No reserved keywords: Why?

In contrast to many other languages, Fortran does not have any reserved keywords. Is that decision still considered today as good practice or is it just a legacy from being the first high level language?

Anyways, what are the pros and cons?
I have

  • :white_check_mark: New functionality can be added to the language without breaking backward compatibility (see how this is handled in Rust: Rust 2018 is here… but what is it? - Mozilla Hacks - the Web developer blog)
  • :white_check_mark: Functions (e.g. bessel_yo(X)) can be replaced if one has a faster implementation.
  • :x: Parsing Fortran code must be very difficult
  • :x: Code can become obfuscated:
     program main
     implicit none
     print*, if(.true.)            ! 42.000
     print*, 'real is ',real()     ! 'real is god'
     function if(question) result(answer)
       logical :: question
       real :: answer
       answer = 42.0
     end function
     function real() result(answer)
       character(len=3) :: answer
       answer = 'god'
     end function

One reason for not reserving keywords could be the large amount of intrinsic procedures and subroutines which compensate for the lack of a standard library.

I would be interested in getting your opinion in the poll or, even better, as a response.

Which handling of reserved keywords do you prefer?

  • no reserved keywords
  • only statements (e.g. if, do)
  • statements and intrinsic procedures

0 voters

Note: I don’t think reserving intrinsic features but not statements would be a sensible choice.


IMO, a practical case without reserved words:

type something
   procedure :: read => read_something
end type something


  subroutine read_something(me,...)

 type(something) :: thing
 call  thing%read(...)


I’m afraid that for a a language that is as old as Fortran the answers to many “Why…” questions may be impossible to obtain now.

Yes, the job of a compiler is more difficult when keywords are not reserved. However, Fortran compilers handle this issue in stride. The following fixed form program is an example.

     2'mean is ',SUM/N;END

On the other hand, if keywords and function names are reserved, it is difficult for programmers to remember the reserved names unless the list of such names is short. For comparison, see the list of reserved words in Unisys Extended Algol, which has over 500 of those. Cobol, likewise, depending on the version, has about 500 reserved keywords.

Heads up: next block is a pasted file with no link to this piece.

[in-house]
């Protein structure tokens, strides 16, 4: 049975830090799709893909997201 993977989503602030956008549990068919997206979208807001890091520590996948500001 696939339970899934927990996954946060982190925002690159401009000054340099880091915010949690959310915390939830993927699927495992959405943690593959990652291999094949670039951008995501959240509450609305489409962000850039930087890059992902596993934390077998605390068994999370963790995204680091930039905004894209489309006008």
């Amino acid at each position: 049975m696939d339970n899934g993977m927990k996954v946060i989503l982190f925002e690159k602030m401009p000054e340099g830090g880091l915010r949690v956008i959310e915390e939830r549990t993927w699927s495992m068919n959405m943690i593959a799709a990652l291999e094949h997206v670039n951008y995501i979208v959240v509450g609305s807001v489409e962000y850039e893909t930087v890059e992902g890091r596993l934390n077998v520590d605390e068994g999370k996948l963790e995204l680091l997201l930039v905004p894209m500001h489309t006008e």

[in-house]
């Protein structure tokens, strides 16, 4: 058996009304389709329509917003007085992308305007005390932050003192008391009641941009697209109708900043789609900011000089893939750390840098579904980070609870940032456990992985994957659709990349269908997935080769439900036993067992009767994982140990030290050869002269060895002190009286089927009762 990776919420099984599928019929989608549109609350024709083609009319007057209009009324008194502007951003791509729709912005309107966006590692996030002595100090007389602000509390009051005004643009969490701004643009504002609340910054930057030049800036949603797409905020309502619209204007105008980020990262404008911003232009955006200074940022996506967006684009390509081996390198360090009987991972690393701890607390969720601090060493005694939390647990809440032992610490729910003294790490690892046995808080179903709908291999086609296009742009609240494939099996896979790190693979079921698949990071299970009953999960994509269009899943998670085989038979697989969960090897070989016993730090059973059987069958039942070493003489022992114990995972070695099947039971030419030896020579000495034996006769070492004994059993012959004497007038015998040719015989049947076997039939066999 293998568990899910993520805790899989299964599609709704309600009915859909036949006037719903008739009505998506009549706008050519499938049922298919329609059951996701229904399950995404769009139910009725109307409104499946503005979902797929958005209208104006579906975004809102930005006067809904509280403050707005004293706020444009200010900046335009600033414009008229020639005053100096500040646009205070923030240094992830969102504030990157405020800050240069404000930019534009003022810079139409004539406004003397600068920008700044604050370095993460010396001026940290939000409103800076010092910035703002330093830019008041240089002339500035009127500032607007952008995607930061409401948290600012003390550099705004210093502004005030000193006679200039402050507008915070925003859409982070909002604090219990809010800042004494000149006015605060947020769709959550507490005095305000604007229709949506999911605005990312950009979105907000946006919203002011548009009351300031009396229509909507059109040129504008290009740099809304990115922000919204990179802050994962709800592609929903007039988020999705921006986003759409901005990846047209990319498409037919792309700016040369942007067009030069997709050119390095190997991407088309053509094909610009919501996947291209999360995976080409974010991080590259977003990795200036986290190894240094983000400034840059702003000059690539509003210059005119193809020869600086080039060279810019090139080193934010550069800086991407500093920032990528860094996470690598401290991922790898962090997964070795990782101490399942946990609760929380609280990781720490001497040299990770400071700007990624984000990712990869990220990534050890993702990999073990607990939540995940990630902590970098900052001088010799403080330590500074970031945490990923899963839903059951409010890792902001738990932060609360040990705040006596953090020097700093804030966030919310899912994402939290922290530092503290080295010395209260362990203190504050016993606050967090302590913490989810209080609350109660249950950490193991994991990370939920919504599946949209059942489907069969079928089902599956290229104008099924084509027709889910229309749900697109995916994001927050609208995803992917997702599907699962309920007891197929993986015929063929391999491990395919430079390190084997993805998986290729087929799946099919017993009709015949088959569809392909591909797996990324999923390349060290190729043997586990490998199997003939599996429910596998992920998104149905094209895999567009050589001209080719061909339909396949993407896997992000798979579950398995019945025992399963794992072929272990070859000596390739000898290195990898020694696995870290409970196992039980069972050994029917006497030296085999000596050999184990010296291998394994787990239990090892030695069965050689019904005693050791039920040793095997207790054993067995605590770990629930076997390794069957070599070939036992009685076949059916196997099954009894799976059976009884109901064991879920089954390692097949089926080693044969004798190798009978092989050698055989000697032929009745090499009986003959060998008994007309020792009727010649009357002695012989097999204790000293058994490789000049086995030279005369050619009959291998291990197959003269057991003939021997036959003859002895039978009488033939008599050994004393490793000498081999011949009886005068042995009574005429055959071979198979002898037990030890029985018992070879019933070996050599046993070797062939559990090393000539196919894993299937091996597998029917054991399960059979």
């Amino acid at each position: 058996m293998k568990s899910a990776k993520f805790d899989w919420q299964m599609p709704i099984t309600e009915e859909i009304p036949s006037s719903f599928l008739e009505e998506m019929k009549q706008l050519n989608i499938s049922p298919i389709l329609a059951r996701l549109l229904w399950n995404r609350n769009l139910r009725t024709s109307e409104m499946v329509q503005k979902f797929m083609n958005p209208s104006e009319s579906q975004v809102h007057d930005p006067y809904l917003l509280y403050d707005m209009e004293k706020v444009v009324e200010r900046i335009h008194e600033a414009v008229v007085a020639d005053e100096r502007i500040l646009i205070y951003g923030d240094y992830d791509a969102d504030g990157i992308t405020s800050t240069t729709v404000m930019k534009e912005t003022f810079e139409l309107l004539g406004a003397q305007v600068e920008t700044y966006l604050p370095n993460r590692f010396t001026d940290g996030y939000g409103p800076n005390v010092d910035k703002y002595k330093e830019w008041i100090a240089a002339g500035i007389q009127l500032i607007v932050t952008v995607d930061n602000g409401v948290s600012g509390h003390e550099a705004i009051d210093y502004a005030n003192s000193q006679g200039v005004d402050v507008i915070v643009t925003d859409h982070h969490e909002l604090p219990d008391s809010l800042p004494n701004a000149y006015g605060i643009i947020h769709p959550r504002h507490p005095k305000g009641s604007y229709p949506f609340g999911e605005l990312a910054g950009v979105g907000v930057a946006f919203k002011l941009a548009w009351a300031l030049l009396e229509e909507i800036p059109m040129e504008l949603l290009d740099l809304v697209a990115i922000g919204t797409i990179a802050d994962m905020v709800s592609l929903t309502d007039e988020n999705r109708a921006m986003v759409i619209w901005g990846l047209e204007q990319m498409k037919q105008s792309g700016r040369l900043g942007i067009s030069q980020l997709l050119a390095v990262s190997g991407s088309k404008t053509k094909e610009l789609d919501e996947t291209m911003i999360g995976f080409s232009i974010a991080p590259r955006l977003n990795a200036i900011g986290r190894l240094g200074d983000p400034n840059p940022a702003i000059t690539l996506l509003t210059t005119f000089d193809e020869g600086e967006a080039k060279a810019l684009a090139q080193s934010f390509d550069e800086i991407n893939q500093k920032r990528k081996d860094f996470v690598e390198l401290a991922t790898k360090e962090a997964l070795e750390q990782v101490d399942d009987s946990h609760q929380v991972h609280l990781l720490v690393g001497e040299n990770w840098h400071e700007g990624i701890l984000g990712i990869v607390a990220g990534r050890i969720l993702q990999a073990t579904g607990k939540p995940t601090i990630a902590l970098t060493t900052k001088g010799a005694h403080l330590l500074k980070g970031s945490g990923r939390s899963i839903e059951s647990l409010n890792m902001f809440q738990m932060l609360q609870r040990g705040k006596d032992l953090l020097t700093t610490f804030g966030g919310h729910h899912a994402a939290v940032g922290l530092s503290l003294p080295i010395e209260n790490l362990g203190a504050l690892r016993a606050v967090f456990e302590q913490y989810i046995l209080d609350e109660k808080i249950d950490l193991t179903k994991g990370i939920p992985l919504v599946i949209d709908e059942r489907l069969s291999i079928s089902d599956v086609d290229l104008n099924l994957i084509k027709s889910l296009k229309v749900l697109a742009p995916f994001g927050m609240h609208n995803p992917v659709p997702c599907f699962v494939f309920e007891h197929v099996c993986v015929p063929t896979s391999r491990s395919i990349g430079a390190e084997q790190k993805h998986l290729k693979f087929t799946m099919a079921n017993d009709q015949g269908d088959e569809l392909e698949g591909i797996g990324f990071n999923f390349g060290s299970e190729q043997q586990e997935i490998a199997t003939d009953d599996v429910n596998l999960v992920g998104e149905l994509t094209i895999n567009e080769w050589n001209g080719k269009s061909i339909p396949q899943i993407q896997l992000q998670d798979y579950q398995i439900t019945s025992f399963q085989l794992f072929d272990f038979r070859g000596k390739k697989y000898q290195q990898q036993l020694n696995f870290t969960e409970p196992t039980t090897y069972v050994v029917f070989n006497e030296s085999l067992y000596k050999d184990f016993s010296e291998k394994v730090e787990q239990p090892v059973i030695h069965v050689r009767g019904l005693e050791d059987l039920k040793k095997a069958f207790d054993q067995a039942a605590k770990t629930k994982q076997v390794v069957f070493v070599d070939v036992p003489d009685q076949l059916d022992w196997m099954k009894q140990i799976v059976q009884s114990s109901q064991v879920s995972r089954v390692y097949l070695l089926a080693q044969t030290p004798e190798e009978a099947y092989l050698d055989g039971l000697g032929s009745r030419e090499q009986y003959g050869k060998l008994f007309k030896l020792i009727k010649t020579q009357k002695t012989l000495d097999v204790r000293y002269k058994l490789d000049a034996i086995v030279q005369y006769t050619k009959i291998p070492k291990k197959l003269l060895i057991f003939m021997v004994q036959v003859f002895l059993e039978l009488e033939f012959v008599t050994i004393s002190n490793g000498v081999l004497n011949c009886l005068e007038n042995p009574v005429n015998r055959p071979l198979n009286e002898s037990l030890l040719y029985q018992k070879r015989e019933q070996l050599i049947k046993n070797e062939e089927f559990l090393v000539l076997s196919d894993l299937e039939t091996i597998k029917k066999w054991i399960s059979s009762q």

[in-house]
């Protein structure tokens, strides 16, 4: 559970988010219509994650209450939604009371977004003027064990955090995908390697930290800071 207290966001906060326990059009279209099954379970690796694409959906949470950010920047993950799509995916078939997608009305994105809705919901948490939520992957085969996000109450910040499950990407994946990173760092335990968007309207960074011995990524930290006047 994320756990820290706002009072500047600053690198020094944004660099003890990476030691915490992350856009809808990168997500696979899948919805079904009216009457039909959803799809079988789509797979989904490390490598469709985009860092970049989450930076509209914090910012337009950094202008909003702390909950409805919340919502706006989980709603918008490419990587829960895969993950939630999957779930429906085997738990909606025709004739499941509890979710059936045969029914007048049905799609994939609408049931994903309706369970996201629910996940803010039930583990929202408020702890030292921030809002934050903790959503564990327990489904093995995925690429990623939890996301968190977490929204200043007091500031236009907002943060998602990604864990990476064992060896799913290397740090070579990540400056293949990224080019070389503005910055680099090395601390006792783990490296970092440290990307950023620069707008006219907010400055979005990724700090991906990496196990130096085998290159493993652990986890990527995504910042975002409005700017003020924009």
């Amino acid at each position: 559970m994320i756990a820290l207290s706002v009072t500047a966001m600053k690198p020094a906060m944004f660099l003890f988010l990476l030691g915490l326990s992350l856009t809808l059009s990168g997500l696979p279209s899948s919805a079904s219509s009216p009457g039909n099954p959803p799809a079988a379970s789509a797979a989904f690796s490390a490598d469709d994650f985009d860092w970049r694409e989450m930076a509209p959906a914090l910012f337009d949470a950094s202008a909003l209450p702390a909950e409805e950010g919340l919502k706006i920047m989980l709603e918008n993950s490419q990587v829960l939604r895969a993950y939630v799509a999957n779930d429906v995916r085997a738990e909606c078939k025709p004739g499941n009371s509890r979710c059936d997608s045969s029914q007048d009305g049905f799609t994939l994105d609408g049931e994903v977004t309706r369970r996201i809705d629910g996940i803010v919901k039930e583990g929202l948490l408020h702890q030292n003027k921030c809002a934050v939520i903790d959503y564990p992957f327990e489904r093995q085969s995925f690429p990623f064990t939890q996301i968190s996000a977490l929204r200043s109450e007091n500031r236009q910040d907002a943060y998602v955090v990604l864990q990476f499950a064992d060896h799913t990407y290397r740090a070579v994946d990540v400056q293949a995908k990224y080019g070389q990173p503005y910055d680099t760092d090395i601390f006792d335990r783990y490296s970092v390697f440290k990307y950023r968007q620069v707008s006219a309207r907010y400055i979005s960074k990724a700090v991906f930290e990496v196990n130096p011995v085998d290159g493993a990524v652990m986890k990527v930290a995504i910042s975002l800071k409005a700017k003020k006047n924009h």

A pragmatic approach would be: make up our own list of “reserved” names, and studiously avoid using those names in new Fortran programs that we write. There are ways of checking a program for such names and to change those names to something else. For example, we could change the name SUM in a Fortran 77 program to SUM0 in order to avoid a clash with the FTN90+ intrinsic function sum().


May be compilers can provide a facility to be used with projects that like to have reserved keywords, say a conffg file of some sort? LFortan may have this in mind


A related fortran_proposals thread is Pros and Cons of making keywords reserved.


Yes, I list all the keywords in the proposal that @Beliavsky linked. It’s quite long and some of the words I would like to actually use as variable names such as name, local, value, entry. What is worse, with every new standard revision, more “keywords” get added, thus rendering existing programs incorrect if keywords were reserved.

Yes, it is a major pain to parse. You either have to use a backtracking parser (LFortran, new Flang), or you have to have a very strong lexer that essentially preparses the code to figure out for sure if a given token is a keyword or a variable/function/etc name (I believe you have to essentially know if you are in a subroutine, keep track of if statement nesting etc. all in the lexer; I think NAG does something like this). Both approaches are not ideal and slower than it would otherwise be.

Unfortunately the solution is to either make all keywords reserved or none – if we only do some, that would still require the backtracking parser.